GamerSushi Asks: Favorite NES Memories?

Super Mario

I’ve been gaming for as long as I can remember. I was lucky enough to be a kid during the beginning of the NES revolution, a revolution that we owe to Hiroshi Yamauchi, former President of Nintendo, who died yesterday. Yamauchi is largely responsible for turning Nintendo from a card-game company into the video game giant it is today, thanks to the NES, the brainchild of Yamauchi. He didn’t design games himself, but he was instrumental in crafting what would eventually become the NES.

As sad as it is that Yamauchi is no longer with us, his legacy lives on through the NES and all the great games and memories associated with it. I got my NES when I was 5 years old. I didn’t even know what it was, it just appeared one day, a gift from my mom to my brother and myself. Playing through Super Mario Bros, finding the warp zones, wondering how many damn levels there were in the game…it was a blast. I remember using the Power Pad to play Track & Field and losing to Cheetah over and over until finally resorting to pounding the pad with my fists instead of running on it like we are supposed to. Cheetah went down and my hands ached, but damn it, I won. Continue reading GamerSushi Asks: Favorite NES Memories?

Skyward Sword Comes Crashing Down

Link Skyward Sword

I couldn’t finish The Legend of Zelda: Skyward Sword. In fact, I could barely start it. I played for 3 hours, entered the first dungeon and then paused the game while I consulted a walkthrough just to see what was in store for me. The thought of enduring all that I read made me recoil in horror. So I traded it in, which is a historic moment for me. The first console Zelda that I didn’t finish. A dark day for Anthony and a dark day for Nintendo.

You see, Zelda was always my second favorite video game franchise after Final Fantasy. Final Fantasy was the barometer for which console I would buy, but Zelda was the mark for WHEN I would buy my inevitable Nintendo console. I got a Nintendo 64 so I could play Ocarina of Time. I got the N64 Expansion Pak solely for the purpose of playing Majora’s Mask. I bought a GameCube one month before Wind Waker was released and I jumped for joy when Twilight Princess was released on GameCube AND the Wii because that meant I didn’t have to buy a Wii yet. Continue reading Skyward Sword Comes Crashing Down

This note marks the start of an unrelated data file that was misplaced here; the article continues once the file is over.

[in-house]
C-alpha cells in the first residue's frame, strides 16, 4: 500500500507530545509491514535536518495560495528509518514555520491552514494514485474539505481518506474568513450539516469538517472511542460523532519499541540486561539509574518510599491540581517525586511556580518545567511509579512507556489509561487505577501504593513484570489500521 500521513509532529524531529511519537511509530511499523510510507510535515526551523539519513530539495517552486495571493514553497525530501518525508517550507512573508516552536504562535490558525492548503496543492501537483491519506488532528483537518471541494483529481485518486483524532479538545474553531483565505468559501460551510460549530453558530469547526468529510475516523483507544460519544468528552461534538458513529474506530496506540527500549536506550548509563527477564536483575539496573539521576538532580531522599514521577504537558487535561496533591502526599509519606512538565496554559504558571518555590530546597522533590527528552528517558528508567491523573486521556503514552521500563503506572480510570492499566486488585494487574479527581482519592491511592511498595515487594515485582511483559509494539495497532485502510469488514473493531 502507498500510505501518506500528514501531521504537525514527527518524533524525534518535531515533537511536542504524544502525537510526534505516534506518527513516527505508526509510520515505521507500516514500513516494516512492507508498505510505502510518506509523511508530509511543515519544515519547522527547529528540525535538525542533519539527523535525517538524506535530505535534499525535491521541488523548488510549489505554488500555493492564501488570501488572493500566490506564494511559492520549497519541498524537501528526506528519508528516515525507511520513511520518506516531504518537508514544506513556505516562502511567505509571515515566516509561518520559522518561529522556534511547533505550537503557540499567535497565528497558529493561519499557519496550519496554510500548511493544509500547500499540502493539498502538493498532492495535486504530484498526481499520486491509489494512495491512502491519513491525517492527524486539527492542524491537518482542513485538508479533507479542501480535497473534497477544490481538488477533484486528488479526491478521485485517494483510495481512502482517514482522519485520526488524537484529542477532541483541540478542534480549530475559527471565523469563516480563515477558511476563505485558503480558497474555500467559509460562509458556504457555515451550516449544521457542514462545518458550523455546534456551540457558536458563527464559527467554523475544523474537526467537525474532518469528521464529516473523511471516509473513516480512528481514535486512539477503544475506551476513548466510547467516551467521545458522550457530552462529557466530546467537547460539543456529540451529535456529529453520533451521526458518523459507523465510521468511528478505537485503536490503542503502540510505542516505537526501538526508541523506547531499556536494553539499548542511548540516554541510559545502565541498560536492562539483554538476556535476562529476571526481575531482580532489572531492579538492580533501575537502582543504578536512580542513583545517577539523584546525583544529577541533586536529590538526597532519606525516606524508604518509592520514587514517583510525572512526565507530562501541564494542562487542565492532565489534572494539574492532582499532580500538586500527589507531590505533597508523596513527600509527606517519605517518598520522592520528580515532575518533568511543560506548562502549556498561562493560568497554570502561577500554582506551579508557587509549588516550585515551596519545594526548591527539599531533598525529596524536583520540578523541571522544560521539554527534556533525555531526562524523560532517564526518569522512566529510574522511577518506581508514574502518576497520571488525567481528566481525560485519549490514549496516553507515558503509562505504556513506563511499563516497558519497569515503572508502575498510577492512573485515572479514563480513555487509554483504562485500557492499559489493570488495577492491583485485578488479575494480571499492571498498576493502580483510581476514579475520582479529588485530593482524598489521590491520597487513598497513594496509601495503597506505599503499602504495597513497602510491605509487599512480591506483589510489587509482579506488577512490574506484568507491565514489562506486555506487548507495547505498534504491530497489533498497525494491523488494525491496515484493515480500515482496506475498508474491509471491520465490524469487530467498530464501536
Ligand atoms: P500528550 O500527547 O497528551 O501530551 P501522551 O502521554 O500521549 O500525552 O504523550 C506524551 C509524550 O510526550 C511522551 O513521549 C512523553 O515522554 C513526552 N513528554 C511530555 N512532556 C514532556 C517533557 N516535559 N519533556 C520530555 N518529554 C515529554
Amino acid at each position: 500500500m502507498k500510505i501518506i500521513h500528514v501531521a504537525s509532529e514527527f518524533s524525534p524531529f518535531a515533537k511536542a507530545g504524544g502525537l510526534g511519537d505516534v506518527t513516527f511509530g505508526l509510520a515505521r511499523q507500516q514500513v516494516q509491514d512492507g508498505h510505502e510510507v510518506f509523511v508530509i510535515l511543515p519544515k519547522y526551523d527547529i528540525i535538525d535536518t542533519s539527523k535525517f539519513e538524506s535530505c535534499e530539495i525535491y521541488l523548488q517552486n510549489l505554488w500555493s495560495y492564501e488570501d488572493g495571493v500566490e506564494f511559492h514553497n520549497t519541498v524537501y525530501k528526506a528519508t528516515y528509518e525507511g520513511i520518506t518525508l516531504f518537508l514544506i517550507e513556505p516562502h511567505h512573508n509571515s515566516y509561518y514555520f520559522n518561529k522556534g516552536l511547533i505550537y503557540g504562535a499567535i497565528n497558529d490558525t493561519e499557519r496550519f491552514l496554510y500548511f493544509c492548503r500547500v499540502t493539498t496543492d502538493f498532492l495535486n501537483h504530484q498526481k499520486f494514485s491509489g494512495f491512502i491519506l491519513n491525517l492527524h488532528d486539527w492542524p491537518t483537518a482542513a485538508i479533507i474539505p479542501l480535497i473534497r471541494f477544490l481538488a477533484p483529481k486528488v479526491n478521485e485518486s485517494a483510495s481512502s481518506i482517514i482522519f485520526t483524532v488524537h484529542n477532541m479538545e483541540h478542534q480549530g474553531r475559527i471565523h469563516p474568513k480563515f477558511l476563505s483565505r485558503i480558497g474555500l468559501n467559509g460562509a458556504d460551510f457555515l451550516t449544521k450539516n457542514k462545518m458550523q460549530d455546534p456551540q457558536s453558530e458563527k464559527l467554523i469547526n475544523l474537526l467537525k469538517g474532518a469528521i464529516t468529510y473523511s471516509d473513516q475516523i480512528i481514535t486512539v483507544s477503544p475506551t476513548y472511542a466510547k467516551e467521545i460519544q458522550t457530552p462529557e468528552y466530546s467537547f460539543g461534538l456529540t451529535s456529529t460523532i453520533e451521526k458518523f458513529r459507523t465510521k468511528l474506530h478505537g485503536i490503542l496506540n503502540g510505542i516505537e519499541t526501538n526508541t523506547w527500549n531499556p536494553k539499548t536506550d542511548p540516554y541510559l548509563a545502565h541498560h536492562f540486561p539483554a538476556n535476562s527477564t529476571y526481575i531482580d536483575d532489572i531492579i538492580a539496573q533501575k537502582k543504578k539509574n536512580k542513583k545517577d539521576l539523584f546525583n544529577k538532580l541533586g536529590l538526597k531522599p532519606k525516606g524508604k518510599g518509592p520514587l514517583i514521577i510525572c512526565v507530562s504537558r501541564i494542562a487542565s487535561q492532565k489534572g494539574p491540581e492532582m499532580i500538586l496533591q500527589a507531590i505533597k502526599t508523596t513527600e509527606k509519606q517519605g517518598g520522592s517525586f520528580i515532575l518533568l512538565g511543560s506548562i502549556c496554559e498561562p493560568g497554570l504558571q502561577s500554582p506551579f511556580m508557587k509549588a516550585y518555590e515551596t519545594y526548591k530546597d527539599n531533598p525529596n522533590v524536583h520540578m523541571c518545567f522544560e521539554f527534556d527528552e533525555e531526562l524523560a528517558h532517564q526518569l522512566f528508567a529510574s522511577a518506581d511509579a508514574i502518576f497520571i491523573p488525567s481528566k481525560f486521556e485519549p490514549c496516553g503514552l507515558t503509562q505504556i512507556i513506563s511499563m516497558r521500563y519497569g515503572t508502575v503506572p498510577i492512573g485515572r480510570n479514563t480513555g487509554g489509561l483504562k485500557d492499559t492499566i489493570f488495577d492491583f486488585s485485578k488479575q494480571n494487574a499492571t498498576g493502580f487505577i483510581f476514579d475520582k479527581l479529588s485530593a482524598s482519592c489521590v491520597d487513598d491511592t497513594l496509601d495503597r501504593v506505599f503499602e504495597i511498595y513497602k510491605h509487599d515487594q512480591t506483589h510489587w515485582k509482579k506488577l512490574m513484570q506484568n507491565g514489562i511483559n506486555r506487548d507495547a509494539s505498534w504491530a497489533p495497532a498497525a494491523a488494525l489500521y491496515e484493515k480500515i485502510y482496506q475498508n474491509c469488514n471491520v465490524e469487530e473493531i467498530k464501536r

Pixel Count: Franchise Sabbaticals

Video game timelines are funny things. On one end of the spectrum, you’ve got the annual release titles — the familiars of our hobby, such as Call of Duty, Madden, Assassin’s Creed, Mario and the like — and on the other side of the spectrum you have the folks that release games when they’re good and ready — the Valves and Square Enixes of the world. Today’s post concerns the first group.

With the recent quality dip of franchises such as Assassin’s Creed, the underwhelming “next gen” (but still the same old) gameplay of Call of Duty: Ghosts and the staleness of other titles like Mario or Madden, it seems like there are quite a few annual releases in need of a good old fashioned sabbatical. Don’t get me wrong, I don’t dislike these franchises. Far from it. I just think that perhaps an extended break might give developers a chance to come back to the table with fresh eyes and maybe a few gameplay or art tweaks that might reinvigorate things again.

Take Madden, for instance. I’m a dude that loves watching just about any random NFL game I can find on TV, but you almost couldn’t pay me to play a Madden game. Here’s the game of football — a rough-hitting, edge-of-your-seat, strategy-on-the-fly sport played by athletic gods — and EA manages to make a game that feels boring. Contrast that with something as historic as Mario or Zelda, two imaginative franchises that don’t quite excite the way they used to (unless they go retro or reboot one of the older, better games in some way), and it starts to feel like maybe it’s time for these guys to rest just a little while.

So without further ado, here’s today’s Pixel Count. Get your votes on and tell us what you think in the comments! It doesn’t even have to be a yearly release — just a franchise that you think might benefit with some rethinking.

Which franchise needs to take a sabbatical?

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Nintendo Announces Link to the Past 2 for 3DS

Nintendo’s been hit with a bit of the Legend of Zelda bug as of late, it seems — and I don’t think it’s a bad thing at all. In addition to the HD Wind Waker remake due out this fall, Nintendo has also announced Link to the Past 2, releasing for the 3DS this year.

The sequel to the much loved SNES game debuted during yesterday’s Nintendo Direct, introduced by the big Reggie himself. It takes place in the same world as Link to the Past, features some 3D dungeons and even allows link to become a wall drawing in order to solve some puzzles. While I never played Link to the Past (I didn’t own an SNES), I did watch a friend play quite a bit of it. I have no doubt that there are certain GamerSushi fans (and a few of its staff) that are freaking out about this news.

But what say you?

Skyward Sword and the Middle of the Road

legend of zelda skyward sword